Support strong for trail through Brackenridge
Support was strong Thursday night for the proposed Three Rivers Heritage Trial’s plans to pass through the Brackenridge riverfront.
About 25 people attended the informational meeting in Brackenridge council chambers. The Heritage Trail would run from Millvale to Freeport, where it would hook up with several other trails.
While there were no opponents of the project, several residents had a number of concerns aired.
The proposed 1/2-mile section through Brackenridge’s First Avenue would start near Cherry Street and finish at the Mile Lock Lane-ATI Industries intersection.
The first section from Cherry Street through Morgan Street appears simple enough, with the 8 foot to 10 foot wide trail for bicycles and pedestrians running through Brackenridge Memorial Park.
But the pump station at the corner of First Avenue and Morgan Street presents difficulty.
The proposal by Project Manager Brian Krul of TranSystems would have trail users cross First Avenue, cross Morgan, then cross first again to resume the trail.
“We area a safety-first group for residents and bicyclists,” Krul said. “Our job is to put the set of plans together.”
Resident Rick Jones suggested filling in the well, formerly used as an intake area for the Brackenridge water service. The water system has a pipe extending out into the Allegheny River and no longer uses the intake area. A small footbridge was also suggested, but Krul said that would be more expensive.
Resident Randy Negley said he supports the trail, but is concerned that patrons for his wife beauty salon wouldn’t have any place to park if available spaces are being used by trail enthusiasts.
Brackenridge council President Timothy Connelly said the borough owns that land and could make a decision on the trail route.
Another difficult section is between the pump station to Mile Lock Lane where available land is narrow.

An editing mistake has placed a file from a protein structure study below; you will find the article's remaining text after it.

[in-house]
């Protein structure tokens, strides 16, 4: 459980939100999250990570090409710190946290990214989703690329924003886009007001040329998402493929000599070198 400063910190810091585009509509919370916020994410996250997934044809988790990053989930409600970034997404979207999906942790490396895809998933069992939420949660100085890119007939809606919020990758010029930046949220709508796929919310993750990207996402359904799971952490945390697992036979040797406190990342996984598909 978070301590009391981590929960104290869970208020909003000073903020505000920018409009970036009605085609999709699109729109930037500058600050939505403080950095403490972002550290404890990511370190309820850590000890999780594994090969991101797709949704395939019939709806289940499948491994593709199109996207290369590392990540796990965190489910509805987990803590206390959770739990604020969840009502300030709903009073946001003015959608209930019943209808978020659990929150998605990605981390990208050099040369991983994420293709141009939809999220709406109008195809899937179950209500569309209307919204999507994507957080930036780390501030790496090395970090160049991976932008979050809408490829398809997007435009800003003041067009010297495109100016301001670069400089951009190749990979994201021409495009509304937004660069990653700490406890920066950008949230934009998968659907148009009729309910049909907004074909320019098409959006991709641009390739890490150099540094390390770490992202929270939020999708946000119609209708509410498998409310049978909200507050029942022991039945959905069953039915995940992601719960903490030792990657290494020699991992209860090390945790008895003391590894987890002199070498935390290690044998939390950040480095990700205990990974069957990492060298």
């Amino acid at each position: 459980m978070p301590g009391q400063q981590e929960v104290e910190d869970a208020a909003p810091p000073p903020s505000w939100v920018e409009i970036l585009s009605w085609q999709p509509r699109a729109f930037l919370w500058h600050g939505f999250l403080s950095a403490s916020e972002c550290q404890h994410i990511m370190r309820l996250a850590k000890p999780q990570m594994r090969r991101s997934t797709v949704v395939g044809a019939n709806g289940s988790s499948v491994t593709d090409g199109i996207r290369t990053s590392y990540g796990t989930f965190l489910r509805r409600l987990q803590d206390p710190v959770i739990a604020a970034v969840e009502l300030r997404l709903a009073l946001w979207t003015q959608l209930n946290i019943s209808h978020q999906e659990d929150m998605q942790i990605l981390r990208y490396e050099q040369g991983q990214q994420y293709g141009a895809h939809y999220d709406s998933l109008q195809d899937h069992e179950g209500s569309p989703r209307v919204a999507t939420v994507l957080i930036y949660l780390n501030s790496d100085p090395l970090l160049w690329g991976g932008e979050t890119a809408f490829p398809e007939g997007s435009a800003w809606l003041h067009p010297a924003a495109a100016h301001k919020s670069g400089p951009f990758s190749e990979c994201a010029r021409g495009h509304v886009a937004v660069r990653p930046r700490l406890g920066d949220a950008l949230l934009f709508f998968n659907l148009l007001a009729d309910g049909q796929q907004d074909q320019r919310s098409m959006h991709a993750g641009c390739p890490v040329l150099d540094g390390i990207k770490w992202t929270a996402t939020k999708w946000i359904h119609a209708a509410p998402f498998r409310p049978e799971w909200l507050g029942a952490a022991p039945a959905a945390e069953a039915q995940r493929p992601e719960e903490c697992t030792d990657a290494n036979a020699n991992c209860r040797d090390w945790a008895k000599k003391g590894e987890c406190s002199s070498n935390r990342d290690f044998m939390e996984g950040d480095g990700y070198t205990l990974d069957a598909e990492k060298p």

Several residents asked if a fence could be installed to prevent a child from falling down toward the river. Different types of fencing material is available, but residents who spoke were against the idea of a chain-link fence to block the view of the rivers.
Trail planners suggested hedges or shrubbery with periodic openings so residents can go to the river and fish.
Bicyclist Joe Glaister said he often uses the Butler-Freeport trail where there is a 75-foot drop-off in some places.
“I’ve not heard of anybody being hurt,” Glaister said. “I see adults and children using the trail constantly.”
Courtney Mahronich-Vita, director of trail development for Friends of the Riverfront, couldn’t estimate how many people would use the trail but points out the Allegheny Passage Trail from Pittsburgh to Washington, D.C. attracts about a million uses annually.
Palns could be completed by this summer.
“This is a big community asset,” Krul said. “This is your trail. It’s going to be a great thing for the community.”
Brackenridge council members were present and no votes were taken, though all council members verbally supported the project.
George Guido is a freelance writer.